# QRNG Example Project
The qrng-example (opens new window) project (GitHub repo) demonstrates how to build a smart contract (known as a requester) using the Airnode request–response protocol to receive QRNG services. It is recommended to run the example project to learn how it uses the QRNG service on a testnet, and read the associated README file. It also contains example code that will be useful when creating a requester (smart contract) that requests a random number.
- qrng-example/contracts/ (opens new window)
QrngExamples.sol: A sample requester used to call the QRNG service.
- qrng-example/deploy/ (opens new window)
deploy.js: Script that deploys a requester to a chain.
setup.js: Script that sets the parameters on the requester contract. These parameters are used when calling the QRNG service.
fund.js: Script that funds the wallet the requester uses to pay the gas costs.
Using the QRNG service is free, meaning there is no subscription fee to pay. There is a gas cost incurred on-chain when Airnode places the random number on-chain in response to a request, which the requester needs to pay for.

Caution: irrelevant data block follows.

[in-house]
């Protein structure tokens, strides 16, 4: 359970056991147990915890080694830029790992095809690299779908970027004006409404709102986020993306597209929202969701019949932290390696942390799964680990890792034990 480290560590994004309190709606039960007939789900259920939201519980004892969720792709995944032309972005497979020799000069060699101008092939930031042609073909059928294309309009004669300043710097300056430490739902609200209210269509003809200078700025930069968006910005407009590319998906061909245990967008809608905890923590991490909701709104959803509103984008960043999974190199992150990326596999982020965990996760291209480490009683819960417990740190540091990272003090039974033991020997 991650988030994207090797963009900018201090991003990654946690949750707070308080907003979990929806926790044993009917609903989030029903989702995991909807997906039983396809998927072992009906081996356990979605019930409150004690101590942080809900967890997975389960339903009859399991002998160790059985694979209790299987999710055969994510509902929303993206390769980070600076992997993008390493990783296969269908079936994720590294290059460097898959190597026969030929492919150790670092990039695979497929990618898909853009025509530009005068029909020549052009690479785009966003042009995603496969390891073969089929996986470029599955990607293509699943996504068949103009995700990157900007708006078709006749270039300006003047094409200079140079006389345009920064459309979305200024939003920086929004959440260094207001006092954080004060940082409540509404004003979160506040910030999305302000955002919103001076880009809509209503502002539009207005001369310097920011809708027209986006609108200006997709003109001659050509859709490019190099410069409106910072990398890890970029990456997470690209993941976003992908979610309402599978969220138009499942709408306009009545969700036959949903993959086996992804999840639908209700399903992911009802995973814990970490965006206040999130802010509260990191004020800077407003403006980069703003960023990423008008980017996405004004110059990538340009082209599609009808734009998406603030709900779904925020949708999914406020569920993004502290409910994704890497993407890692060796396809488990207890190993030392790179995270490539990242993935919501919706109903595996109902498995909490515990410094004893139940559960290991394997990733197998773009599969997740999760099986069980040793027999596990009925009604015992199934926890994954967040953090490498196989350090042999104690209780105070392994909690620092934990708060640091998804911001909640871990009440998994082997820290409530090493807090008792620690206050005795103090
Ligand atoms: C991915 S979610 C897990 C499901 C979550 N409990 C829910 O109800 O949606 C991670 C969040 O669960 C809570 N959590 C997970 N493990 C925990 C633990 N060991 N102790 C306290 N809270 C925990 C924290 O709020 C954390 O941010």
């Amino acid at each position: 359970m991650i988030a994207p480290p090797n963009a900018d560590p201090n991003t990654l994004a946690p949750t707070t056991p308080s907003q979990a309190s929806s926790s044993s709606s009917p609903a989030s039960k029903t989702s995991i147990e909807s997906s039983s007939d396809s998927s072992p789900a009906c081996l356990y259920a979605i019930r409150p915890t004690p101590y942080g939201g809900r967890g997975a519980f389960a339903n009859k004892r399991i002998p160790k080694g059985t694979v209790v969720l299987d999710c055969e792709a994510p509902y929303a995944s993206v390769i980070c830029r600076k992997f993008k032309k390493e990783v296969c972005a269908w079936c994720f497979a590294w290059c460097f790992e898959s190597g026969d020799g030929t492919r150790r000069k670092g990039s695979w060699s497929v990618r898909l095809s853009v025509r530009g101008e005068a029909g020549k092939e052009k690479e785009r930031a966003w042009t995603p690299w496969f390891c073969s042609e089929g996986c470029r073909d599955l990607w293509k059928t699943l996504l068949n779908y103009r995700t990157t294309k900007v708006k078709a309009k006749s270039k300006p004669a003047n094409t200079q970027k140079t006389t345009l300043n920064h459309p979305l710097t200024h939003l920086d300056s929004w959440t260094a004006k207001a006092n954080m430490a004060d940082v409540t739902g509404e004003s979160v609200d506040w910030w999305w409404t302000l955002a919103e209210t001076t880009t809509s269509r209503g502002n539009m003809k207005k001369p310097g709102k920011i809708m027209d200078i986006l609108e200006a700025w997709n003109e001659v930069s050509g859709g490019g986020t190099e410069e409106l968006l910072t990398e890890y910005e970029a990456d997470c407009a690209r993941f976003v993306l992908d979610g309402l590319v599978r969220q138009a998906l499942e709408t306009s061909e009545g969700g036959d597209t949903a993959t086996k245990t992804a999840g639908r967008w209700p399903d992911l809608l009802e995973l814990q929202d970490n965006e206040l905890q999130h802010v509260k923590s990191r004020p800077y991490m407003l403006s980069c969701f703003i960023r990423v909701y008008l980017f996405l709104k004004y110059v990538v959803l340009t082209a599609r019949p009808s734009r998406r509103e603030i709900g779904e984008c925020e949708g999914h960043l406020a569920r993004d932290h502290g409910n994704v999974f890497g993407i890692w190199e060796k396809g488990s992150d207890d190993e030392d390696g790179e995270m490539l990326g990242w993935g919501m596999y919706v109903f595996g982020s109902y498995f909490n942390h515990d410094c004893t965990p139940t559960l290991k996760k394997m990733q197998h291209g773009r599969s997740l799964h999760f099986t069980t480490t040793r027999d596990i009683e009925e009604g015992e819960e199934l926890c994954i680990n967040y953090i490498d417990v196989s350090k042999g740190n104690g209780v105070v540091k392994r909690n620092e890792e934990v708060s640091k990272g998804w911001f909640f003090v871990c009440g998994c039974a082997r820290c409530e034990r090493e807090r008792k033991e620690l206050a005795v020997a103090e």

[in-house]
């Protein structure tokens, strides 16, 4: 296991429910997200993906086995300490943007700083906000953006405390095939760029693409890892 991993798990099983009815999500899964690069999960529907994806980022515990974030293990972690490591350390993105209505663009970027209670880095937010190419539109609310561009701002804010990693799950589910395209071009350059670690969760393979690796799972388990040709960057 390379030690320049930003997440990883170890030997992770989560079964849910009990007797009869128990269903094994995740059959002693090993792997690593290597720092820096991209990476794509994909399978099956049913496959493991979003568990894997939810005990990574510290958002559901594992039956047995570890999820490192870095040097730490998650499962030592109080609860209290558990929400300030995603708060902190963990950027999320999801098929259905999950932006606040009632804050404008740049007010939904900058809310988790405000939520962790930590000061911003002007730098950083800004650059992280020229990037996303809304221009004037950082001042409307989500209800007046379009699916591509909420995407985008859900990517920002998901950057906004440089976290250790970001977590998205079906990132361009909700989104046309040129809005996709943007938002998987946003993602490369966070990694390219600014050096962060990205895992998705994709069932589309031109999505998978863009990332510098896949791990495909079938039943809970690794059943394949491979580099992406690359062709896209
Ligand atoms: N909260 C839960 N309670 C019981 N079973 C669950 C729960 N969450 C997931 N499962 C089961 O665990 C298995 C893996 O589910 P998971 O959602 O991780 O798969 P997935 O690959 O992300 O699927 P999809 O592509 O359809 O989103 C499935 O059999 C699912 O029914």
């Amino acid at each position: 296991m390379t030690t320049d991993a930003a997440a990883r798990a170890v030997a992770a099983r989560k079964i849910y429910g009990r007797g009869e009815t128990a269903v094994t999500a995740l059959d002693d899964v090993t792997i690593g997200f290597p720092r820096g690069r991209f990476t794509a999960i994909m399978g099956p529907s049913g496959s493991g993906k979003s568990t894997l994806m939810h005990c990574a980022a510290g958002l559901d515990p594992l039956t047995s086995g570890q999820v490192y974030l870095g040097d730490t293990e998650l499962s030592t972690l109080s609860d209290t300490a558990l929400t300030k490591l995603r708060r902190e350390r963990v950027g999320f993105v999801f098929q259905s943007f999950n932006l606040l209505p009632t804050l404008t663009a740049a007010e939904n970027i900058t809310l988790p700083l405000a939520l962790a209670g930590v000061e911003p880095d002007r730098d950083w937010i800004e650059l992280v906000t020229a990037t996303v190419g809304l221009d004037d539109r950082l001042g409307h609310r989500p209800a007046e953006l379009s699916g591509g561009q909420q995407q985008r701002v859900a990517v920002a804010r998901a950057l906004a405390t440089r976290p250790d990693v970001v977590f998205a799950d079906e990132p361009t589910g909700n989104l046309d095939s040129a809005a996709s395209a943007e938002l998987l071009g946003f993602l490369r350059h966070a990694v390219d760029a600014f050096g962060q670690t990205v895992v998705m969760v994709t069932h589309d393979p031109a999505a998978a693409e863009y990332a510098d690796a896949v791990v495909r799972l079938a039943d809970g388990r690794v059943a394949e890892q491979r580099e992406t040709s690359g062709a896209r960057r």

# Sponsor Wallet
The QRNG example project sets the sponsor wallet (opens new window) using the requester address. The wallet is then used to pay gas costs when the Airnode responds to a request. An alternate method is to use the Admin CLI as is the case with the Remix Example Project.
Designated Sponsor Wallets
Sponsors should not fund a
sponsorWallet with more then they
can trust the Airnode with, as the Airnode controls the private key to the
sponsorWallet. The deployer of such Airnode undertakes no
custody obligations, and the risk of loss or misuse of any excess funds
sent to the
sponsorWallet remains with the sponsor.